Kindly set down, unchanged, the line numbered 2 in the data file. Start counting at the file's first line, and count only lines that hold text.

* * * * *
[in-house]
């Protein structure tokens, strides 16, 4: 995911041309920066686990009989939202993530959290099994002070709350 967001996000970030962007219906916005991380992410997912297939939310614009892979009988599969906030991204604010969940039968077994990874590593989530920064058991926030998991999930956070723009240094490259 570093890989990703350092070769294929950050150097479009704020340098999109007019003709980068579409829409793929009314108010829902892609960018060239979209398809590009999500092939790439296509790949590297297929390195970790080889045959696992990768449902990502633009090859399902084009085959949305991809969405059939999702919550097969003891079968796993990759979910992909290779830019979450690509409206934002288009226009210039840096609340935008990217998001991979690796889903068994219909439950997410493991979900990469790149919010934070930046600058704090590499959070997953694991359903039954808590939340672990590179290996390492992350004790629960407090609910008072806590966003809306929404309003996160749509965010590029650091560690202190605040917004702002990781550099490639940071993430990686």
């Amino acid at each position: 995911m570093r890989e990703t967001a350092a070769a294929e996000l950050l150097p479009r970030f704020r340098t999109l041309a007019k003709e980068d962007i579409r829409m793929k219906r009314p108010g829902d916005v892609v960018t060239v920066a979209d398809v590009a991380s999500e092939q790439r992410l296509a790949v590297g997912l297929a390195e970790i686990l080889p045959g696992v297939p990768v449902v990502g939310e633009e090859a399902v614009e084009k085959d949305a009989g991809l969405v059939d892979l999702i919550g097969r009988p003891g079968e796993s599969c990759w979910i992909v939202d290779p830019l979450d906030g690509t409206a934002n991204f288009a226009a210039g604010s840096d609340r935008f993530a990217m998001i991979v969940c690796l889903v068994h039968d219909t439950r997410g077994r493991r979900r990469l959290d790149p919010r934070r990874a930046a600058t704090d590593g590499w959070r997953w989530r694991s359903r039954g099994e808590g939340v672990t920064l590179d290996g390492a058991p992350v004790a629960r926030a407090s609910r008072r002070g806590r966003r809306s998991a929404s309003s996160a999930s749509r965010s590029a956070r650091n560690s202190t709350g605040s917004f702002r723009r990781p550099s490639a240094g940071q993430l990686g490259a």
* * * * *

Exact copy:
């Protein structure tokens, strides 16, 4: 995911041309920066686990009989939202993530959290099994002070709350 967001996000970030962007219906916005991380992410997912297939939310614009892979009988599969906030991204604010969940039968077994990874590593989530920064058991926030998991999930956070723009240094490259 570093890989990703350092070769294929950050150097479009704020340098999109007019003709980068579409829409793929009314108010829902892609960018060239979209398809590009999500092939790439296509790949590297297929390195970790080889045959696992990768449902990502633009090859399902084009085959949305991809969405059939999702919550097969003891079968796993990759979910992909290779830019979450690509409206934002288009226009210039840096609340935008990217998001991979690796889903068994219909439950997410493991979900990469790149919010934070930046600058704090590499959070997953694991359903039954808590939340672990590179290996390492992350004790629960407090609910008072806590966003809306929404309003996160749509965010590029650091560690202190605040917004702002990781550099490639940071993430990686």